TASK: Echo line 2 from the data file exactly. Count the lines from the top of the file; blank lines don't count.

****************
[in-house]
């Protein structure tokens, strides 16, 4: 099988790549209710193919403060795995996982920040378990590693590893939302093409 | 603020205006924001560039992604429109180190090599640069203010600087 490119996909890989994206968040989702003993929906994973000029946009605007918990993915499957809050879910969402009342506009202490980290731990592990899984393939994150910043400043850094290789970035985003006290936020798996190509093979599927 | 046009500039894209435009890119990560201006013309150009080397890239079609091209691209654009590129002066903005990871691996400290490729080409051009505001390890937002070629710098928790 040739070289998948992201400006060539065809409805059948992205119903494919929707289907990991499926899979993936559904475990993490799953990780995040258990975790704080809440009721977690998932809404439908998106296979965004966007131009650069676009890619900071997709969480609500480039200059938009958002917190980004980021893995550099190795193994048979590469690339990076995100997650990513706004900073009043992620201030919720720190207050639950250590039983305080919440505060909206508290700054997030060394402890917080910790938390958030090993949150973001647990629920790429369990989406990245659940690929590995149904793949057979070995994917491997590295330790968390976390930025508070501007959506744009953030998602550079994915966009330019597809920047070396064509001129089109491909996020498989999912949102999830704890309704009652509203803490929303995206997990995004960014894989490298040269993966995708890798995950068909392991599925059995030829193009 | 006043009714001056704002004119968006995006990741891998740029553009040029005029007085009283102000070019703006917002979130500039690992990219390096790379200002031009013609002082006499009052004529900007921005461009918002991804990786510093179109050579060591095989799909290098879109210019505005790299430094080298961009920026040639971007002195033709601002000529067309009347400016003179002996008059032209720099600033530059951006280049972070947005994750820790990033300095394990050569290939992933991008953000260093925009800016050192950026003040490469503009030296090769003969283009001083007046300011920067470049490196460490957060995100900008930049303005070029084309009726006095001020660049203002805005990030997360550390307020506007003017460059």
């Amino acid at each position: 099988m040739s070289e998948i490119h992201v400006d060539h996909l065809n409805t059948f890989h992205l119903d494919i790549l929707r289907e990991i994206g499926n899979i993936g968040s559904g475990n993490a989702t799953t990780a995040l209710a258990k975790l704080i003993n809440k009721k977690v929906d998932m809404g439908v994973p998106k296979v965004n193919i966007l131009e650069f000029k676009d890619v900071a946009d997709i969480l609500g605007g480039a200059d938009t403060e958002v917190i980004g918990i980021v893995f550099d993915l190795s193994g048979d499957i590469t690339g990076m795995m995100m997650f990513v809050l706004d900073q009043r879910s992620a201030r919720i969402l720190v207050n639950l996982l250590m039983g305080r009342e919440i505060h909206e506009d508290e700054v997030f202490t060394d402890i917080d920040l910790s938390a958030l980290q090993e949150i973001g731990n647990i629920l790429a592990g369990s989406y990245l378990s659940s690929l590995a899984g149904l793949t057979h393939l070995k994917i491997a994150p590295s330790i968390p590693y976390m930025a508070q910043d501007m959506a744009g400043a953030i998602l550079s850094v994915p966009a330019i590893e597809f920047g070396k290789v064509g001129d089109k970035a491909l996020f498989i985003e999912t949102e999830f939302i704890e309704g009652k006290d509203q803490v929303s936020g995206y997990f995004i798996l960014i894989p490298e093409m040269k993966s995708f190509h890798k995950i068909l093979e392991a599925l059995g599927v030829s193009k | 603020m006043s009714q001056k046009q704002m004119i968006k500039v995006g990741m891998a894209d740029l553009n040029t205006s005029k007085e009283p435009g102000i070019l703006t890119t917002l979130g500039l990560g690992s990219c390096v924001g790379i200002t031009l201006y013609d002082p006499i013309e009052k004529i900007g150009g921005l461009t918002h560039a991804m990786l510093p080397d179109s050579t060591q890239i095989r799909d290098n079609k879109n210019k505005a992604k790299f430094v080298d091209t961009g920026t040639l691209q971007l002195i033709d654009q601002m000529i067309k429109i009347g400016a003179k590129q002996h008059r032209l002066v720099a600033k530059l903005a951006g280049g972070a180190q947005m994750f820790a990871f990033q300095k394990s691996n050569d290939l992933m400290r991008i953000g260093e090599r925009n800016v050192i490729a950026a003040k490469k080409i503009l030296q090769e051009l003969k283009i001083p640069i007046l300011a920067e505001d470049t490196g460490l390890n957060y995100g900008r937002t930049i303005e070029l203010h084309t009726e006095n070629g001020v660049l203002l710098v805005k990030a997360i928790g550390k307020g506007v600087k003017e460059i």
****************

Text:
């Protein structure tokens, strides 16, 4: 099988790549209710193919403060795995996982920040378990590693590893939302093409 | 603020205006924001560039992604429109180190090599640069203010600087 490119996909890989994206968040989702003993929906994973000029946009605007918990993915499957809050879910969402009342506009202490980290731990592990899984393939994150910043400043850094290789970035985003006290936020798996190509093979599927 | 046009500039894209435009890119990560201006013309150009080397890239079609091209691209654009590129002066903005990871691996400290490729080409051009505001390890937002070629710098928790 040739070289998948992201400006060539065809409805059948992205119903494919929707289907990991499926899979993936559904475990993490799953990780995040258990975790704080809440009721977690998932809404439908998106296979965004966007131009650069676009890619900071997709969480609500480039200059938009958002917190980004980021893995550099190795193994048979590469690339990076995100997650990513706004900073009043992620201030919720720190207050639950250590039983305080919440505060909206508290700054997030060394402890917080910790938390958030090993949150973001647990629920790429369990989406990245659940690929590995149904793949057979070995994917491997590295330790968390976390930025508070501007959506744009953030998602550079994915966009330019597809920047070396064509001129089109491909996020498989999912949102999830704890309704009652509203803490929303995206997990995004960014894989490298040269993966995708890798995950068909392991599925059995030829193009 | 006043009714001056704002004119968006995006990741891998740029553009040029005029007085009283102000070019703006917002979130500039690992990219390096790379200002031009013609002082006499009052004529900007921005461009918002991804990786510093179109050579060591095989799909290098879109210019505005790299430094080298961009920026040639971007002195033709601002000529067309009347400016003179002996008059032209720099600033530059951006280049972070947005994750820790990033300095394990050569290939992933991008953000260093925009800016050192950026003040490469503009030296090769003969283009001083007046300011920067470049490196460490957060995100900008930049303005070029084309009726006095001020660049203002805005990030997360550390307020506007003017460059």